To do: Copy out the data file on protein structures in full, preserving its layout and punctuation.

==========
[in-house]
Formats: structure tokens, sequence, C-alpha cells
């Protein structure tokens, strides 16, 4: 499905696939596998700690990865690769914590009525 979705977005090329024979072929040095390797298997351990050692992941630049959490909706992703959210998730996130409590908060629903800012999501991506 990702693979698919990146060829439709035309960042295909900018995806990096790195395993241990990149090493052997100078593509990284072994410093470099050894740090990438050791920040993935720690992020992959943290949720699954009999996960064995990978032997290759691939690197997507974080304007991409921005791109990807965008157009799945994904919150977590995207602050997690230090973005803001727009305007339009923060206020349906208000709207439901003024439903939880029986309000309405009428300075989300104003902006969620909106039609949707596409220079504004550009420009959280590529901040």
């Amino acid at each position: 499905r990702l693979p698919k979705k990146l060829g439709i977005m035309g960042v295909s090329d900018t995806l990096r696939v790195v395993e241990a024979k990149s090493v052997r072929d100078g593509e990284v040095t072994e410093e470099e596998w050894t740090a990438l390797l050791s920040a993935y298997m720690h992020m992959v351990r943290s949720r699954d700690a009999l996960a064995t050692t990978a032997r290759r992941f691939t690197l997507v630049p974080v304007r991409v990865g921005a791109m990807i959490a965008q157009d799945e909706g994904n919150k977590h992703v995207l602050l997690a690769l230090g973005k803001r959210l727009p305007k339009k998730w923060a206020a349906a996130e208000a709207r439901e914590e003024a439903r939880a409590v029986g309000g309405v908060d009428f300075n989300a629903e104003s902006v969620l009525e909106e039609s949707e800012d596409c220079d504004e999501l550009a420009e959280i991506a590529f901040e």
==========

[in-house]
Formats: structure tokens, sequence, C-alpha cells
């Protein structure tokens, strides 16, 4: 499905696939596998700690990865690769914590009525 979705977005090329024979072929040095390797298997351990050692992941630049959490909706992703959210998730996130409590908060629903800012999501991506 990702693979698919990146060829439709035309960042295909900018995806990096790195395993241990990149090493052997100078593509990284072994410093470099050894740090990438050791920040993935720690992020992959943290949720699954009999996960064995990978032997290759691939690197997507974080304007991409921005791109990807965008157009799945994904919150977590995207602050997690230090973005803001727009305007339009923060206020349906208000709207439901003024439903939880029986309000309405009428300075989300104003902006969620909106039609949707596409220079504004550009420009959280590529901040």
């Amino acid at each position: 499905r990702l693979p698919k979705k990146l060829g439709i977005m035309g960042v295909s090329d900018t995806l990096r696939v790195v395993e241990a024979k990149s090493v052997r072929d100078g593509e990284v040095t072994e410093e470099e596998w050894t740090a990438l390797l050791s920040a993935y298997m720690h992020m992959v351990r943290s949720r699954d700690a009999l996960a064995t050692t990978a032997r290759r992941f691939t690197l997507v630049p974080v304007r991409v990865g921005a791109m990807i959490a965008q157009d799945e909706g994904n919150k977590h992703v995207l602050l997690a690769l230090g973005k803001r959210l727009p305007k339009k998730w923060a206020a349906a996130e208000a709207r439901e914590e003024a439903r939880a409590v029986g309000g309405v908060d009428f300075n989300a629903e104003s902006v969620l009525e909106e039609s949707e800012d596409c220079d504004e999501l550009a420009e959280i991506a590529f901040e």